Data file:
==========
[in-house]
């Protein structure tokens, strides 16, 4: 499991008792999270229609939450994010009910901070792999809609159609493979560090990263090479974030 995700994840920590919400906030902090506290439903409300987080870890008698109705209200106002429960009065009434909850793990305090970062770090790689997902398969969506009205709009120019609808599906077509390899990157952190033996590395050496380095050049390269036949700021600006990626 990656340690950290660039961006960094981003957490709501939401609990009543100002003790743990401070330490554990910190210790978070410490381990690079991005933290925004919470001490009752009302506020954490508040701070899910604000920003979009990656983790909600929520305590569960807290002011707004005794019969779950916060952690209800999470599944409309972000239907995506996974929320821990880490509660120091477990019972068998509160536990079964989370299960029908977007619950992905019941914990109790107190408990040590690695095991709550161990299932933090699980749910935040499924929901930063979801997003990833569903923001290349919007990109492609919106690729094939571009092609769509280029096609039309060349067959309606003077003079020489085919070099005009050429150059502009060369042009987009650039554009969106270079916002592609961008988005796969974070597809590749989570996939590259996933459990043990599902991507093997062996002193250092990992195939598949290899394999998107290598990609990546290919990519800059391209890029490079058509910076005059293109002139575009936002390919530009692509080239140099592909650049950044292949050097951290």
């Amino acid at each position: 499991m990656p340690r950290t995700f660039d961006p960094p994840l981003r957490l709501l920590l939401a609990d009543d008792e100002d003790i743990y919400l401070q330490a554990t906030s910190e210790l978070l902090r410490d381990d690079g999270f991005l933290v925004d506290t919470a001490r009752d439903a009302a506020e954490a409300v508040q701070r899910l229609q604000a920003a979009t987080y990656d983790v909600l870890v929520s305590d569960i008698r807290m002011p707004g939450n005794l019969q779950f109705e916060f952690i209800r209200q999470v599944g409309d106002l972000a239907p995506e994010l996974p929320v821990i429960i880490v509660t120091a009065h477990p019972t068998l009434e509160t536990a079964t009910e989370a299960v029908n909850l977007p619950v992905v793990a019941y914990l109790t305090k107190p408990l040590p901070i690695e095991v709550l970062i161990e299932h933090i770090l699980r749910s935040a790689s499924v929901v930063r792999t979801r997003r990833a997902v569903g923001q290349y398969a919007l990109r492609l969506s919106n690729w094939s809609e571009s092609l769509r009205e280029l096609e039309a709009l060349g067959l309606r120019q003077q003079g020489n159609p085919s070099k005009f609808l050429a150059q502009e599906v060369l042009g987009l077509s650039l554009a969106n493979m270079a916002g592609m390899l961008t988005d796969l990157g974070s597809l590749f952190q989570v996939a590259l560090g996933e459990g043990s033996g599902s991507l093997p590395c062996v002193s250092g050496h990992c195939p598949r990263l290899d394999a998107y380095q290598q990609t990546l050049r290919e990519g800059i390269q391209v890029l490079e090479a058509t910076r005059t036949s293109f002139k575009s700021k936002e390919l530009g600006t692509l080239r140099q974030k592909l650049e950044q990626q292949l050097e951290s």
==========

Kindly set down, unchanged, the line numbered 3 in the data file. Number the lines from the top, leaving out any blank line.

């Amino acid at each position: 499991m990656p340690r950290t995700f660039d961006p960094p994840l981003r957490l709501l920590l939401a609990d009543d008792e100002d003790i743990y919400l401070q330490a554990t906030s910190e210790l978070l902090r410490d381990d690079g999270f991005l933290v925004d506290t919470a001490r009752d439903a009302a506020e954490a409300v508040q701070r899910l229609q604000a920003a979009t987080y990656d983790v909600l870890v929520s305590d569960i008698r807290m002011p707004g939450n005794l019969q779950f109705e916060f952690i209800r209200q999470v599944g409309d106002l972000a239907p995506e994010l996974p929320v821990i429960i880490v509660t120091a009065h477990p019972t068998l009434e509160t536990a079964t009910e989370a299960v029908n909850l977007p619950v992905v793990a019941y914990l109790t305090k107190p408990l040590p901070i690695e095991v709550l970062i161990e299932h933090i770090l699980r749910s935040a790689s499924v929901v930063r792999t979801r997003r990833a997902v569903g923001q290349y398969a919007l990109r492609l969506s919106n690729w094939s809609e571009s092609l769509r009205e280029l096609e039309a709009l060349g067959l309606r120019q003077q003079g020489n159609p085919s070099k005009f609808l050429a150059q502009e599906v060369l042009g987009l077509s650039l554009a969106n493979m270079a916002g592609m390899l961008t988005d796969l990157g974070s597809l590749f952190q989570v996939a590259l560090g996933e459990g043990s033996g599902s991507l093997p590395c062996v002193s250092g050496h990992c195939p598949r990263l290899d394999a998107y380095q290598q990609t990546l050049r290919e990519g800059i390269q391209v890029l490079e090479a058509t910076r005059t036949s293109f002139k575009s700021k936002e390919l530009g600006t692509l080239r140099q974030k592909l650049e950044q990626q292949l050097e951290s």